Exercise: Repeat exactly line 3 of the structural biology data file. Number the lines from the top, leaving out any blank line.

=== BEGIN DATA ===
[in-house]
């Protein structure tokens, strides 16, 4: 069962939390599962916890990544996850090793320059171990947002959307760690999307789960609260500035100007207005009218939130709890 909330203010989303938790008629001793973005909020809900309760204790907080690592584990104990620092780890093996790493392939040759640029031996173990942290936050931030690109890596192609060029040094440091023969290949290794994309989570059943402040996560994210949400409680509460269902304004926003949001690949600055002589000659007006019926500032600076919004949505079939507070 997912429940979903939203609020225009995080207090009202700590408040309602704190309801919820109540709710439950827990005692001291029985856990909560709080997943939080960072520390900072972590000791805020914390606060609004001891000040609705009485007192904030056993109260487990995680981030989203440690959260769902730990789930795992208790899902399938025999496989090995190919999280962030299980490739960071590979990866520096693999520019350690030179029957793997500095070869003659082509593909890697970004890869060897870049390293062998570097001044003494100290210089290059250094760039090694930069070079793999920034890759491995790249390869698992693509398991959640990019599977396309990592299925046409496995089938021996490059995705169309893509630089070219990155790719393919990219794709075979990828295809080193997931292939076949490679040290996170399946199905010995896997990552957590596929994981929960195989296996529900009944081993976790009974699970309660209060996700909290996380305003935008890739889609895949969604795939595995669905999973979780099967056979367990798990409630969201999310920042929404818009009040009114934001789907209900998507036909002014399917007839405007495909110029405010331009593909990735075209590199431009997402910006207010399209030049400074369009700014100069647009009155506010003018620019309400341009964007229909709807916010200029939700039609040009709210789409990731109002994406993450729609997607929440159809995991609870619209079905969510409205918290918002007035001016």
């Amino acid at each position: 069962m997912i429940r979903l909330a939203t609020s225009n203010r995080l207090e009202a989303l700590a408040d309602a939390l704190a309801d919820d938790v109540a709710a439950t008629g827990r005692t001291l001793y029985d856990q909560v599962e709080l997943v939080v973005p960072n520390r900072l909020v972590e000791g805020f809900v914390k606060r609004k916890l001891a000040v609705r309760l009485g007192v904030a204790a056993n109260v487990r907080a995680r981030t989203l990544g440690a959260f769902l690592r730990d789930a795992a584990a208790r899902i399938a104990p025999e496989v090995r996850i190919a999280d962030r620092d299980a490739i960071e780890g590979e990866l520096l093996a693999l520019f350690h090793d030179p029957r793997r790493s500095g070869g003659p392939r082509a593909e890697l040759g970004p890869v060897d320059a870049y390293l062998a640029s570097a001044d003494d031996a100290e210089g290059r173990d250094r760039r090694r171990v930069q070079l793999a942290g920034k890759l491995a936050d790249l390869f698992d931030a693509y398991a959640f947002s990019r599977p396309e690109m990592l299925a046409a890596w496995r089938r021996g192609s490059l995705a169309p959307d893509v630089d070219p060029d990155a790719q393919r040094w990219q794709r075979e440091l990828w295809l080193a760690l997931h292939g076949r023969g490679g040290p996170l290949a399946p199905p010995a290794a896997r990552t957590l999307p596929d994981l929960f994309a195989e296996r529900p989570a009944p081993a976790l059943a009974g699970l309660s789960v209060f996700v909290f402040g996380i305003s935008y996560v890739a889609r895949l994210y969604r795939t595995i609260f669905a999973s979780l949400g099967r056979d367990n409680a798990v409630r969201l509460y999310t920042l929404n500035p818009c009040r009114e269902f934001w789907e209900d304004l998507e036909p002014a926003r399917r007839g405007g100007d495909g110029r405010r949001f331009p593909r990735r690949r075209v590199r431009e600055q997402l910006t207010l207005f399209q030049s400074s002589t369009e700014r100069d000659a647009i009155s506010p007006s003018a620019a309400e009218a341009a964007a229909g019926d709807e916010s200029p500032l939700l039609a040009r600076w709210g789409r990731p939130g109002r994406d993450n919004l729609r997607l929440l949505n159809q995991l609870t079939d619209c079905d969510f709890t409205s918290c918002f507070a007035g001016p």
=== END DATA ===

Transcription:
């Amino acid at each position: 069962m997912i429940r979903l909330a939203t609020s225009n203010r995080l207090e009202a989303l700590a408040d309602a939390l704190a309801d919820d938790v109540a709710a439950t008629g827990r005692t001291l001793y029985d856990q909560v599962e709080l997943v939080v973005p960072n520390r900072l909020v972590e000791g805020f809900v914390k606060r609004k916890l001891a000040v609705r309760l009485g007192v904030a204790a056993n109260v487990r907080a995680r981030t989203l990544g440690a959260f769902l690592r730990d789930a795992a584990a208790r899902i399938a104990p025999e496989v090995r996850i190919a999280d962030r620092d299980a490739i960071e780890g590979e990866l520096l093996a693999l520019f350690h090793d030179p029957r793997r790493s500095g070869g003659p392939r082509a593909e890697l040759g970004p890869v060897d320059a870049y390293l062998a640029s570097a001044d003494d031996a100290e210089g290059r173990d250094r760039r090694r171990v930069q070079l793999a942290g920034k890759l491995a936050d790249l390869f698992d931030a693509y398991a959640f947002s990019r599977p396309e690109m990592l299925a046409a890596w496995r089938r021996g192609s490059l995705a169309p959307d893509v630089d070219p060029d990155a790719q393919r040094w990219q794709r075979e440091l990828w295809l080193a760690l997931h292939g076949r023969g490679g040290p996170l290949a399946p199905p010995a290794a896997r990552t957590l999307p596929d994981l929960f994309a195989e296996r529900p989570a009944p081993a976790l059943a009974g699970l309660s789960v209060f996700v909290f402040g996380i305003s935008y996560v890739a889609r895949l994210y969604r795939t595995i609260f669905a999973s979780l949400g099967r056979d367990n409680a798990v409630r969201l509460y999310t920042l929404n500035p818009c009040r009114e269902f934001w789907e209900d304004l998507e036909p002014a926003r399917r007839g405007g100007d495909g110029r405010r949001f331009p593909r990735r690949r075209v590199r431009e600055q997402l910006t207010l207005f399209q030049s400074s002589t369009e700014r100069d000659a647009i009155s506010p007006s003018a620019a309400e009218a341009a964007a229909g019926d709807e916010s200029p500032l939700l039609a040009r600076w709210g789409r990731p939130g109002r994406d993450n919004l729609r997607l929440l949505n159809q995991l609870t079939d619209c079905d969510f709890t409205s918290c918002f507070a007035g001016p």